Pete did make it back to Boston as a coach in 1965 and 1966. He took over for the fired Billy Herman as interim manager near the end of the 1966 season, guiding the 64-82 Red Sox to an 8-8 record down the stretch. The Sox were out of the pennant race already, as they finished in 9th place, a distant 26 games behind Baltimore. Though he was encouraged by others to campaign for the team's permanent managing position, Runnels wouldn't do it. The job instead went to Dick Williams, who led the Sox in their Impossible Dream season in 1967.
Pete Runnels retired to his home state and ran a sporting goods store in Pasadena, Texas. He later founded the Highland Lakes Athletic Association and operated Camp Champions, a coed summer camp in Marble Falls, Texas. Runnels suffered a stroke while golfing in Pasadena on May 17, 1991. He died three days later at age 63 of a heart attack in Bayshore Hospital in Houston, and was buried at Forest Park East Cemetery in Houston.
* After play on September 26, 1958, Pete and Ted Williams were tied in the AL Batting race, with both men holding identical .32258 averages. The season ended two days later, as Runnels went hitless while Williams collected a home run and a double in four at-bats. Ted's .328 beat out Pete's .322, but Runnels said afterwards that he enjoyed the 1958 batting race more than any other, including the two he would later win.
* Won batting titles in 1960 (.320) and 1962 (.326)
* Named an American League All-Star in 1959, 1960 and 1962. He started the second game at first base in 1959, and started both games in 1960 at second base.
* On August 30, 1960 at Fenway Park, Runnels goes 6-for-7 in the first game of a doubleheader, including a 15th-inning double to deep center field over the head of Al Kaline. That scores Frank Malzone with the winning run as the Red Sox beat the Tigers 5-4. In the nightcap, won by Boston in 10 innings, he logs three more hits. By going 9-for-11 on the day, he ties the major league record for most hits in a twinbill. He also raises his batting average from .311 to .324, tying him for the AL lead with the White Sox' Al Smith.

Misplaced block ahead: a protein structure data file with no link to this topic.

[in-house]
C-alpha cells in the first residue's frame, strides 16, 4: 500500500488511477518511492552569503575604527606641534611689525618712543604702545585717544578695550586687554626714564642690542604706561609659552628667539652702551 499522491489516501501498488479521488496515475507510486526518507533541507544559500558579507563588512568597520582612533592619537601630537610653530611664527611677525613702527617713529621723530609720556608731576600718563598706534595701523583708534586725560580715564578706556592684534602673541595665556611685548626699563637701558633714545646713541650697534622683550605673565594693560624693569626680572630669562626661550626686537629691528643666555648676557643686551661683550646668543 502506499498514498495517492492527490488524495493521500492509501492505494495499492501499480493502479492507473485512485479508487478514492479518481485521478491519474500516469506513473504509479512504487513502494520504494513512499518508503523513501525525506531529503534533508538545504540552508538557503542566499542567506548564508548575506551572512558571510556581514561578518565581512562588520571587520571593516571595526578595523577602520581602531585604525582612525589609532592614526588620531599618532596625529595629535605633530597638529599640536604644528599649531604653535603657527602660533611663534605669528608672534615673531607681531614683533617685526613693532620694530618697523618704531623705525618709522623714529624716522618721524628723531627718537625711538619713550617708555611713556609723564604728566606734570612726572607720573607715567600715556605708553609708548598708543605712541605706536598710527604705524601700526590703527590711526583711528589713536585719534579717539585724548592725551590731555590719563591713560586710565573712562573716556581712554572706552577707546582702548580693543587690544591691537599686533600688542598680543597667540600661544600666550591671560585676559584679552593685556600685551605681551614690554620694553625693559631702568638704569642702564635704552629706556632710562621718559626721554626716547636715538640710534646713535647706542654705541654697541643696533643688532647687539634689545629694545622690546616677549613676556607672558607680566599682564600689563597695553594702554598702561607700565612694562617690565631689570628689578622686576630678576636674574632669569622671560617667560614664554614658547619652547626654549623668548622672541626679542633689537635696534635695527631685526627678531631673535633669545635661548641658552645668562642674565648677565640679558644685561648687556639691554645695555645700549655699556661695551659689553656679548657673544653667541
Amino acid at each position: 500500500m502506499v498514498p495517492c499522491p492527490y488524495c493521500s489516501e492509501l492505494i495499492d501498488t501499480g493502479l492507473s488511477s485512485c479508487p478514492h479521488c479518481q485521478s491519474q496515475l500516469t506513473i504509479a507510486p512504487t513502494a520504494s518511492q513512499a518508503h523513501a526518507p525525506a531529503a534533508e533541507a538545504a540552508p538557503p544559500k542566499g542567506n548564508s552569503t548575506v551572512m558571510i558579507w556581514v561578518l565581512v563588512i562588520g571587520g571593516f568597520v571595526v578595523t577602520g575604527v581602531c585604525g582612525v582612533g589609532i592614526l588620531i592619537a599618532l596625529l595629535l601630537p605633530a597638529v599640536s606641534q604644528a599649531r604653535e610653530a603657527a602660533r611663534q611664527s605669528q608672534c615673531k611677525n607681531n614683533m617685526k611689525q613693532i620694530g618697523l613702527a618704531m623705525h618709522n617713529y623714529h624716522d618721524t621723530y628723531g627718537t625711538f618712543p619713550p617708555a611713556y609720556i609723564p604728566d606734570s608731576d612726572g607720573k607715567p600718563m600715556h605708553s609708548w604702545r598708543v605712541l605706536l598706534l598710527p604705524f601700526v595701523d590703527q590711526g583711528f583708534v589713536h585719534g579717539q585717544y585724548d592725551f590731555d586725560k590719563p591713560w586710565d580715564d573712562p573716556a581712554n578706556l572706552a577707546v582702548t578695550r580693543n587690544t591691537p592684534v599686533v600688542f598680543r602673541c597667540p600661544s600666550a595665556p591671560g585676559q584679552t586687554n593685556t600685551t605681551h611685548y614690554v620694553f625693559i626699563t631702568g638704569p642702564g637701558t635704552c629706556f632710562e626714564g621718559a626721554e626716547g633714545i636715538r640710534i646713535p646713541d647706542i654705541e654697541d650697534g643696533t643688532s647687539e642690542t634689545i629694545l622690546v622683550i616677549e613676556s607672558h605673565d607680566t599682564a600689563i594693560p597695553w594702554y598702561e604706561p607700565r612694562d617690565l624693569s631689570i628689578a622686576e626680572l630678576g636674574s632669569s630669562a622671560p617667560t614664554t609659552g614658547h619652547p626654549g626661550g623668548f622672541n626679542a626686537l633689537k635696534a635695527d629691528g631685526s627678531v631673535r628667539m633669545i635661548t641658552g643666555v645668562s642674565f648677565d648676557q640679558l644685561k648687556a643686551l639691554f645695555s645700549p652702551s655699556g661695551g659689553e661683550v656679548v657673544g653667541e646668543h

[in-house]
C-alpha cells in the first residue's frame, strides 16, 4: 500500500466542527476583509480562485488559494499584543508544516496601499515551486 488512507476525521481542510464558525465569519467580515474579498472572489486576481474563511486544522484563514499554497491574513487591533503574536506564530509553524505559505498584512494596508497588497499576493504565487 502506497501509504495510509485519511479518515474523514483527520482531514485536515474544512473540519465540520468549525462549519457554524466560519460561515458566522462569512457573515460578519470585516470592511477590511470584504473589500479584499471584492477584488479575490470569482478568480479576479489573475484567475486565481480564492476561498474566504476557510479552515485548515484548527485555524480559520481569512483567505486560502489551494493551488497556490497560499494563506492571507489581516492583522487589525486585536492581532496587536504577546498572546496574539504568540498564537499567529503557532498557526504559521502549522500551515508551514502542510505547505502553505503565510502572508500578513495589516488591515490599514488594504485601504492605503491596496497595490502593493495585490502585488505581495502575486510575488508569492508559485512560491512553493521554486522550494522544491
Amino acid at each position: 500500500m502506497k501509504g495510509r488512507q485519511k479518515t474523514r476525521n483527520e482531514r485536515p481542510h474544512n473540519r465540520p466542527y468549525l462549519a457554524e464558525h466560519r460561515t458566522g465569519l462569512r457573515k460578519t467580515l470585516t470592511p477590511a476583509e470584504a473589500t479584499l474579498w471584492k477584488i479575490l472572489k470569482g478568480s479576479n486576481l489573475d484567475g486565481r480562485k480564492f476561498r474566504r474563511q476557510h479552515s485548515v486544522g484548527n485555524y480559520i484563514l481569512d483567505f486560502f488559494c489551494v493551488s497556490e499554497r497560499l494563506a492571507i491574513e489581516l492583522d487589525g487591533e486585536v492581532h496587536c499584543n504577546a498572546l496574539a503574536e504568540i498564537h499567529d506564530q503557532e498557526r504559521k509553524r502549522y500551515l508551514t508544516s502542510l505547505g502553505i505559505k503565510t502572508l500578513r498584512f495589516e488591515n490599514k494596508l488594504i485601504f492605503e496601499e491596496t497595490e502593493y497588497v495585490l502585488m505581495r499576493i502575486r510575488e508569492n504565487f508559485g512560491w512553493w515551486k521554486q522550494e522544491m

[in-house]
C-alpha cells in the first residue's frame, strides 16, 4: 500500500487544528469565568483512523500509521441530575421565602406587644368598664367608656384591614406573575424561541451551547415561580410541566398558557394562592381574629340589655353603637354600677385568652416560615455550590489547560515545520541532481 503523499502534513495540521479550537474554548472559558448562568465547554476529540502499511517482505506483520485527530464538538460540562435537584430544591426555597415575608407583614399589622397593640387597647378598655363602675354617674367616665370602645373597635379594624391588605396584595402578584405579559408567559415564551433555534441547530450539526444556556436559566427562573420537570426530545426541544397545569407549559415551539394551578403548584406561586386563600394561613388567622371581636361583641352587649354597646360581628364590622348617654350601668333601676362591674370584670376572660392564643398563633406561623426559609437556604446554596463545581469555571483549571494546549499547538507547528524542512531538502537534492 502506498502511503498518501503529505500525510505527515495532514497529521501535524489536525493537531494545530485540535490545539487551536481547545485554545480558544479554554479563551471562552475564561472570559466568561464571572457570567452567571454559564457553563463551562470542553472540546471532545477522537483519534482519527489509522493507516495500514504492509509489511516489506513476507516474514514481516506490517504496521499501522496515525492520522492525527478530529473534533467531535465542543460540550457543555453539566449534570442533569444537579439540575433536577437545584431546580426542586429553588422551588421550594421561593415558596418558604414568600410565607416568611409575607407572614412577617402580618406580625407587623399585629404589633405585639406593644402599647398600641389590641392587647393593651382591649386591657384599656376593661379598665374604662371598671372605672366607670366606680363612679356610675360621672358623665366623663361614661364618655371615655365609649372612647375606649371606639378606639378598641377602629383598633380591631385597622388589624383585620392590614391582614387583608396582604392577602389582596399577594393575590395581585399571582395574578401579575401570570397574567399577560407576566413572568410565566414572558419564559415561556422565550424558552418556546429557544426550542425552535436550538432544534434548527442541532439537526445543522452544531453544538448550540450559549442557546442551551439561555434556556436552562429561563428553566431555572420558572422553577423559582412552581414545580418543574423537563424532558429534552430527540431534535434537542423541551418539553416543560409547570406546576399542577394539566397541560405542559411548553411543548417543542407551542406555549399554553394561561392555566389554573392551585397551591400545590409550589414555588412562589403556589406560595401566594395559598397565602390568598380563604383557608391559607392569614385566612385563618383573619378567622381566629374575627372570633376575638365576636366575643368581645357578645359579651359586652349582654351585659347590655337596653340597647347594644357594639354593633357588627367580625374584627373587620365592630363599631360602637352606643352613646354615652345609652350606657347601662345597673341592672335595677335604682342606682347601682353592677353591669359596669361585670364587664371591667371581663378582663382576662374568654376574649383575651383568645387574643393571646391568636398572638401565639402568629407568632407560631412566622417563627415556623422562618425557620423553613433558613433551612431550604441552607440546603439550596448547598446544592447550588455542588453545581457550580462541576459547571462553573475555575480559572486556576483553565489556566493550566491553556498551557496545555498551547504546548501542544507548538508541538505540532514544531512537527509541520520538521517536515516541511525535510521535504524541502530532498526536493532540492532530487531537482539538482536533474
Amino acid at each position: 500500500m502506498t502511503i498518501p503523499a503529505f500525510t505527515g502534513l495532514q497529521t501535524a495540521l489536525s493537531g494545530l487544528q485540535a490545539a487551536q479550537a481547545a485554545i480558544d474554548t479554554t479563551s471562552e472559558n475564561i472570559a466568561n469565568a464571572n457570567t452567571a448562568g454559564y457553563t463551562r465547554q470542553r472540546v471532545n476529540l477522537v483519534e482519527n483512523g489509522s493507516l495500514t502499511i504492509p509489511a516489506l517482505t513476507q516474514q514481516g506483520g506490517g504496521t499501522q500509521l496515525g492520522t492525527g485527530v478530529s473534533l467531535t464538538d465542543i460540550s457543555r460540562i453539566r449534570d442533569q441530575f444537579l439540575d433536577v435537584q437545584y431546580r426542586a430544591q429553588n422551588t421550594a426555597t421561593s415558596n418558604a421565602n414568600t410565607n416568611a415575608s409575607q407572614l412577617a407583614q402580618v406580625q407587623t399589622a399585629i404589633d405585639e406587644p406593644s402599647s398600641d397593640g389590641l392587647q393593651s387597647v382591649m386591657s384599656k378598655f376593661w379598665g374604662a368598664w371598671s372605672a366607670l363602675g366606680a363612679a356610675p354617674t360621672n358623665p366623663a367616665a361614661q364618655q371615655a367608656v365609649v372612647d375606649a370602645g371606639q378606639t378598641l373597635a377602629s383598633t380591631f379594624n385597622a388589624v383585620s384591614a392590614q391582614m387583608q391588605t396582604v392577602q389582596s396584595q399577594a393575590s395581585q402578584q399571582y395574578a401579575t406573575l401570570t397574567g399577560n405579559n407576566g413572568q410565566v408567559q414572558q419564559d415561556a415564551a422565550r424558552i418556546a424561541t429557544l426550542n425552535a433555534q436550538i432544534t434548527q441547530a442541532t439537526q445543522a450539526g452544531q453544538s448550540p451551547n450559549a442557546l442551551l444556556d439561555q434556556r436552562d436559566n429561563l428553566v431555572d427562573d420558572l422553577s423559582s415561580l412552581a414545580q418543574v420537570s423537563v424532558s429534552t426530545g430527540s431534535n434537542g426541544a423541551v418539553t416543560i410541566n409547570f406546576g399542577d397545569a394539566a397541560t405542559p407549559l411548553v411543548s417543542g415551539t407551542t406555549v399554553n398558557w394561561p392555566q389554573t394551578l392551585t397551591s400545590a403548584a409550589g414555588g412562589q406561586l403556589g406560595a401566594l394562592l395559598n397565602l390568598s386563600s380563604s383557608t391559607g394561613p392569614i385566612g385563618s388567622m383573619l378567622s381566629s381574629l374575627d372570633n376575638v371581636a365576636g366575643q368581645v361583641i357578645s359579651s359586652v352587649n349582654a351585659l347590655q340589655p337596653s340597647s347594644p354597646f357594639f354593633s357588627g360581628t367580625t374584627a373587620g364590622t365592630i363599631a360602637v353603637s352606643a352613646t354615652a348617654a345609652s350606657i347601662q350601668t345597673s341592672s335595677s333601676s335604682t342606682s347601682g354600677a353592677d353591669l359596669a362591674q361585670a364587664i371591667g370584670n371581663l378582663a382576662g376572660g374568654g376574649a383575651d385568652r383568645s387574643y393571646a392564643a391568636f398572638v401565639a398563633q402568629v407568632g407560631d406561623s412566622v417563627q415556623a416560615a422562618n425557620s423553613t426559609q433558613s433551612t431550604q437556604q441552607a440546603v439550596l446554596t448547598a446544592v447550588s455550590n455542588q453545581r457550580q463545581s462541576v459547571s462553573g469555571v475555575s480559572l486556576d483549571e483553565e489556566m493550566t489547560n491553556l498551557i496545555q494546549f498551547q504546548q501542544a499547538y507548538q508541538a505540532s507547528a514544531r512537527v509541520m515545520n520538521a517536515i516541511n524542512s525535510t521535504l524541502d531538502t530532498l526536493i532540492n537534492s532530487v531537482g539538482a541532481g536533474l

* Inducted into the Texas Sports Hall of Fame in 1982.
* Inducted posthumously into the Red Sox Hall of Fame in November 2004.
* His alma mater, Lufkin High School, hosts an annual baseball tournament in his memory -- the Pete Runnels Texas Shoot Out.
"I was thinking in my heart, I hope he wins it. I'm not going to give it to him, but I hope he wins it. Runnels had never won a batting championship, and I had won five. We weren't in the pennant race. It certainly wouldn't make much difference to me at that point. I wasn't getting the kick out of it I had the year before." -- Ted Williams, on the 1958 batting race with his teammate.
"I want to win this thing the right way." -- Pete Runnels, refusing an offer by manager Mike Higgins to sit out the remainder of the 1960 season and secure the AL batting crown.
“A guy like me doesn’t win a batting title with his muscles. He does it with his head. Recent champions like Williams, Mickey Mantle, Stan Musial, Harvey Kuenn and Hank Aaron can scare opposing pitchers. I don’t scare anybody. I have to out-think and outguess the fellow on the pitching mound.
"Like other experienced ballplayers, I have a "book" on the league’s pitchers. In other words, I know what each is most likely to throw me in given circumstances. The book doesn’t always help. When I’m in a slump, my bat won’t do what my mind tells it to. And when a top-notch pitcher has all his stuff, I need more than brains to hit him safely. But there are tricks to the trade of hitting, and I’ve learned a few of them in my ten years in the American League." -- Pete Runnels, discussing his 1960 batting title.